To shape the visual composite, the designers made use of a series of portal steel frames aligned with the white aluminium slices. Of these, 11 are main frames, while 60 of them are sub frames binding the former elements together. Main frames define the exterior contours of the façade, and the sub frames delineate the curves of the inner chamber. “In contrast to the traditional concept of floor function, the 60 separate and gradual slices can be regarded as 60 independent sections. We have been exploring the relationship between the characteristics of sections, corresponding functions, and operational possibilities in practice for years,” note the architects.
Two levels of structural bars have also been utilised, namely, the main beams which tie all frames together, and the secondary beams which have been deliberately misaligned to create a sort of backbone for the façade. Placed over this is a double glazed skin of toughened glass that shields the internal spaces, while filtering light inside through the aluminium fins on the exterior. As stated by the team at Büro Ziyu Zhuang, “The entire building is sliced at uniform intervals along the longitudinal axis. Gaps created by this assembly allow light to enter. As it passes between the white slices, it reflects back and forth between them and then spreads evenly and softly into the interior. Throughout the day, the changing angle of the sun and its relation to the gaps and interfaces create varying visual effects.”
Additionally, for the interiors, the architects also derived precedents for a ‘sacred’ quality from more primordial sources, such as caves - humanity’s first form of shelter - to invoke a feeling of security. They also ascribed this cavern-esque quality to other spaces, like that of a mother’s womb - and in the natural world, such as blue holes in the ocean, or black holes in the cosmos. As per the architects, “all these series of existences have taken root in the depths of human consciousness, allowing us to further transcend form and speak to heaven and earth.” These inferences were the basis for the vaulted cavern of the main hall, which can also serve as a wedding chapel.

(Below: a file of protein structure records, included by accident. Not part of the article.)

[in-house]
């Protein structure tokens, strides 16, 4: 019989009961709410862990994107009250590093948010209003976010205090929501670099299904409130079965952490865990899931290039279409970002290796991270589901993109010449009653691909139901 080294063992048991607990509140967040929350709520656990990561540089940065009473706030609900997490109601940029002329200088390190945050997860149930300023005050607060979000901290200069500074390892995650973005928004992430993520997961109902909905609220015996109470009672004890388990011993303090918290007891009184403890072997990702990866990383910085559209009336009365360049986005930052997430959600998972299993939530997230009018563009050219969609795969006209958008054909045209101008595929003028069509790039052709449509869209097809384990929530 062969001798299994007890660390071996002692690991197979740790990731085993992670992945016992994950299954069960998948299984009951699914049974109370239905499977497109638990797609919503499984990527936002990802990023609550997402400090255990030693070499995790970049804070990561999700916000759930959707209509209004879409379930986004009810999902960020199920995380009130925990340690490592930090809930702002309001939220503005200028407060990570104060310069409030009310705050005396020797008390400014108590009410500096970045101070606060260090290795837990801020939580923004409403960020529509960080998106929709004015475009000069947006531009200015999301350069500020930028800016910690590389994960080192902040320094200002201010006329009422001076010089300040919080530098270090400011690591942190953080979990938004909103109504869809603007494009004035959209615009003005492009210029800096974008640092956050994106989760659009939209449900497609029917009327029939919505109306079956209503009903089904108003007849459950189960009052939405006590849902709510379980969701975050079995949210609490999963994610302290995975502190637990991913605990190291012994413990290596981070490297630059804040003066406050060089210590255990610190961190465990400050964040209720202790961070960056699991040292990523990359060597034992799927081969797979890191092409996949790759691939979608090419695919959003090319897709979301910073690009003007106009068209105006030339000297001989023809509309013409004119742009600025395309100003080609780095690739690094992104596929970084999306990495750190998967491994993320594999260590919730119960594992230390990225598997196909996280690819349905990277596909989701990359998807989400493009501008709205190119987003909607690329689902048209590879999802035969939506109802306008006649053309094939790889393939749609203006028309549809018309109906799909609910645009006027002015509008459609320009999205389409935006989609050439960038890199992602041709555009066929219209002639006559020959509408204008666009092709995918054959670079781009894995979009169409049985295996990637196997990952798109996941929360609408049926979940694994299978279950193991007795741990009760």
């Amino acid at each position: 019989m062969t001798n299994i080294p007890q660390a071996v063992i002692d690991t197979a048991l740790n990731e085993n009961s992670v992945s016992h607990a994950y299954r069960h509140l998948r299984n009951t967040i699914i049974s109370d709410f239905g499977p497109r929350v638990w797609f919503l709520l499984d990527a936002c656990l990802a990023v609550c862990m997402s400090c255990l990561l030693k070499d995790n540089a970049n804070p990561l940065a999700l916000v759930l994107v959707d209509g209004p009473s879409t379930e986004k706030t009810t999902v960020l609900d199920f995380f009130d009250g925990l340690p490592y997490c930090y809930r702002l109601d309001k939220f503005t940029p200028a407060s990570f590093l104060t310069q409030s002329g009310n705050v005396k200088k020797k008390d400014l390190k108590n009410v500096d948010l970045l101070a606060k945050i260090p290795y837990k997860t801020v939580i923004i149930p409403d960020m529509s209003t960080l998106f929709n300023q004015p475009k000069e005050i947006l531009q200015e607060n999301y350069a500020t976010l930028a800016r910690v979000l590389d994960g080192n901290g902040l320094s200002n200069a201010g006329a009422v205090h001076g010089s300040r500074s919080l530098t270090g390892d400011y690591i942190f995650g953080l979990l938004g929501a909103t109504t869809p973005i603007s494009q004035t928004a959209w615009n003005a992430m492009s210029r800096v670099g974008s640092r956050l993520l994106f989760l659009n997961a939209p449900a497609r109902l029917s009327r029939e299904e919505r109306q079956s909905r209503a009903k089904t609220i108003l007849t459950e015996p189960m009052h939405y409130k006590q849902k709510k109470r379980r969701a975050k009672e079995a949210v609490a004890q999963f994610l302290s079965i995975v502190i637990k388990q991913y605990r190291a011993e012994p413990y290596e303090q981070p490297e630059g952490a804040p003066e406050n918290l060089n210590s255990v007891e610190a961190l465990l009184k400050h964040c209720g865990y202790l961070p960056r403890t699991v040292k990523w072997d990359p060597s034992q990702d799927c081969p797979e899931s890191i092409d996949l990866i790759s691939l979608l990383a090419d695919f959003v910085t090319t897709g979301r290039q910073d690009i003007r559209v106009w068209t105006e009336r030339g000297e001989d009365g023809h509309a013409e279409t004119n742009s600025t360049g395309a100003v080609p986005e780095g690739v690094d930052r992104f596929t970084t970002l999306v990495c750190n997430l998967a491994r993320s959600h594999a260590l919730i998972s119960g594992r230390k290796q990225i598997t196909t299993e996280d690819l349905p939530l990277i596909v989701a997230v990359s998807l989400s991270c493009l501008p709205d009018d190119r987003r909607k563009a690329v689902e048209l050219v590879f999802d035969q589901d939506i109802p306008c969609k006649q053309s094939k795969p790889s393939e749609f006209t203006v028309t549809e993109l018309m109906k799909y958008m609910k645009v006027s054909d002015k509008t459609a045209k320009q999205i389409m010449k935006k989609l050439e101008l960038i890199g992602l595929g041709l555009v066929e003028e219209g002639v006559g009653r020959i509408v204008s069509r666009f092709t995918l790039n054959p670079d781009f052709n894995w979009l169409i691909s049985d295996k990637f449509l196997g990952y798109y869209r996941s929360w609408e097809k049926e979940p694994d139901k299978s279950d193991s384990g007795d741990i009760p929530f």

Bursting with rhythm imparted by the smooth contours of GRG frames that have been aligned with their steel and aluminium counterparts - each 5mm thick and spaced 40 cm apart - in the structural framework to generate a layered series of ridges, the cavity intends to create a sense of shelter and security, much like the inner chamber of a cave. “The play between direct and reflected light gives the 'cave' a sense of divinity and elation,” the architects mention. The interior design echoes the feel of the façade, in a soft white monochrome, broken only by the light wood of the altar and rows of pews - touching upon religious connotations of white as a symbol of purity, and its divine associations. As a stark departure from the sharp geometries of the external form, the fluid spatiality of this hall cascades towards the main altar and podium, looking onto the lake through an arched window.
The architects conclude, “We believe that architecture is a carrier of space and of content. The prototype of space is relative to the content, and has a constant relationship with the site in time, linked to the past, and is inseparable from the present. Our design attempts to go beyond the symbolic functional definition of space, to shape a place of relaxation with an abstraction of elements, that can infuse the space with a richer purpose through user behaviours.”
Name: Büro Ziyu Zhuang
Location: Qingdao, China
Client: Sunac China Holdings Limited
Floor Area: 770.91 sqm
Year of Completion:2021
Architectural and Interior Design: BUZZ/Büro Ziyu Zhuang
Principal Designer: Ziyu Zhuang, Fanshi Yu, Fabian Wieser, Na Li
Design Team: Mengzhao Xing, Jialin Song, Yingliu (Intern), Yi Liu, Dongdong Chen, Weihong Dong, Yubing Chen, Zhendong Chen, Di Tian, Ruoyi Song, Nan Zhou (Intern), Lingwei Meng (Intern)
Construction Drawings: Qingdao Tengyuan Design Institute Co., Ltd.
Construction: Qingdao Jiuan Construction Groups
Interior Construction Drawings: Gold Mantis Construction Decoration
Interior Construction: Ganghua International
Landscape Design: ASPECT Studios
Landscape Construction: Guangzhou Yayue Landscape Construction Co., Ltd
Structure Consultant: Hejie Architectural Consultant
Lighting Consultant: Puri Lighting Desgin (Fang Hu, Yanhui Li)
Curtain Wall Consultant: Forcitis
Steel Structure and Curtain Wall Construction: Shenyang Lidong Curtain Wall Decoration Co., Ltd.